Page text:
Dr. Stephan Lautenschlager and Dr. Emily Rayfield of the University of Bristol, Dr. Perle Altangerel from the National University of Ulaanbaatar in Mongolia, and Professor Lawrence Witmer from the University of Ohio presented new evidence that dinosaur beaks evolved for eating prior to the development of flight in the Dec. 2, 2013, edition of the journal Proceedings of the National Academy of Sciences.
Keratin-covered beaks have been found in a variety of dinosaurs from the Cretaceous Period. Keratin is a fibrous structural protein that is the basic material in the beaks of modern birds.
The researchers examined the skull of Erlikosaurus andrewsi, a herbivore that lived in what is now Mongolia about 90 million years ago with high-resolution X-ray computed tomography (CT scanning) and computer simulations that examined the engineering of the dinosaur’s mouth.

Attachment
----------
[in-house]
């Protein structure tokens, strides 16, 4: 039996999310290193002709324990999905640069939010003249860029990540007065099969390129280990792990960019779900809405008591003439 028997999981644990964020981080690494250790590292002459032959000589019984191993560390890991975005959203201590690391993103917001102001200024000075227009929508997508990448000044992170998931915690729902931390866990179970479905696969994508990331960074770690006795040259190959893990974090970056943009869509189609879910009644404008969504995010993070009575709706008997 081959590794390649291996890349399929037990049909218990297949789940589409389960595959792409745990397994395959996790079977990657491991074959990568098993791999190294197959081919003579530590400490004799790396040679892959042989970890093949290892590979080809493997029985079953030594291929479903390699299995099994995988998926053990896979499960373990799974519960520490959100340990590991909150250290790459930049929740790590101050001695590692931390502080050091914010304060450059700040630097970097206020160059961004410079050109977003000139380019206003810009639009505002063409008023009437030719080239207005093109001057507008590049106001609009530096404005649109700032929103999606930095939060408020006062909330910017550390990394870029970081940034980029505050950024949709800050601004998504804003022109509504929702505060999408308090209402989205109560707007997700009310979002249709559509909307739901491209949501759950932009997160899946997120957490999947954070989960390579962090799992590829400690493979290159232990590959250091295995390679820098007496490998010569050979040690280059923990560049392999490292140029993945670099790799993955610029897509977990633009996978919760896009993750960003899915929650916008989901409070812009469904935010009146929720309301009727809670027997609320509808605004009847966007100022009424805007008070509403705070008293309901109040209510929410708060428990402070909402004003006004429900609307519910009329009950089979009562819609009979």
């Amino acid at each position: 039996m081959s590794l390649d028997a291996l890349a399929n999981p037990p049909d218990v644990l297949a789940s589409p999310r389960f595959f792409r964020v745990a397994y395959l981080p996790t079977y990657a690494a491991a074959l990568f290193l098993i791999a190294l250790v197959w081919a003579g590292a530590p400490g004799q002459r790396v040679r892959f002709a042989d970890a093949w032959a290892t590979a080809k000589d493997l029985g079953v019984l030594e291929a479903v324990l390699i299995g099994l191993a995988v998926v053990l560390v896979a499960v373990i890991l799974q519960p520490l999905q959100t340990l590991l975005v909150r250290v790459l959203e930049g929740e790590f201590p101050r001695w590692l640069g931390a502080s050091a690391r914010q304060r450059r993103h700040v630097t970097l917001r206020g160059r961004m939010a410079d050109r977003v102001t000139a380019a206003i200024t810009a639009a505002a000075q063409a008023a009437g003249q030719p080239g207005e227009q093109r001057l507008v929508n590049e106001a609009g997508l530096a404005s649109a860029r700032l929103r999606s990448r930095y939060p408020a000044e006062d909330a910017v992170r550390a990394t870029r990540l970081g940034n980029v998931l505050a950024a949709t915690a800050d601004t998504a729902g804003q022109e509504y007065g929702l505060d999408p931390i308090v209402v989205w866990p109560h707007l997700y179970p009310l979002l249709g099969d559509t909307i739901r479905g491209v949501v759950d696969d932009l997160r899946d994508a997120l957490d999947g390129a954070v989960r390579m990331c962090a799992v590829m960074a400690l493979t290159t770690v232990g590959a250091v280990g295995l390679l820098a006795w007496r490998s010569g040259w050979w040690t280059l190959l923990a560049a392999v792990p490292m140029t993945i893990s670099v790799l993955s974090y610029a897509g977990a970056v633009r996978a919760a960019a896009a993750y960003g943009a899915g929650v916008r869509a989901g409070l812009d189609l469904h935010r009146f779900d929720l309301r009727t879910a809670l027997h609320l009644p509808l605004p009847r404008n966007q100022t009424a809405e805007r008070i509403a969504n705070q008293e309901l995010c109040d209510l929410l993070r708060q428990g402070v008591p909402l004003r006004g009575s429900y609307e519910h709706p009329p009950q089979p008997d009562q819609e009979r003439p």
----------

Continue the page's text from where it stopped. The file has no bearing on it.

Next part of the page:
The researchers found that part of the snout of Erlikosaurus andrewsi was covered with keratin. The dinosaur had lost some teeth as a result of the development of a beak compared to other herbivores that existed during the same time period. The beak provided stability to the dinosaur during biting and feeding.
Therizinosaurs like Erlikosaurus andrewsi were one of the ancestors of birds.
This new research indicates that beaks developed earlier in dinosaur evolution as a tool for eating. Beak development and loss of teeth to reduce weight as an evolutionary adaptation that led to flight may also be responsible for early beak development in dinosaurs.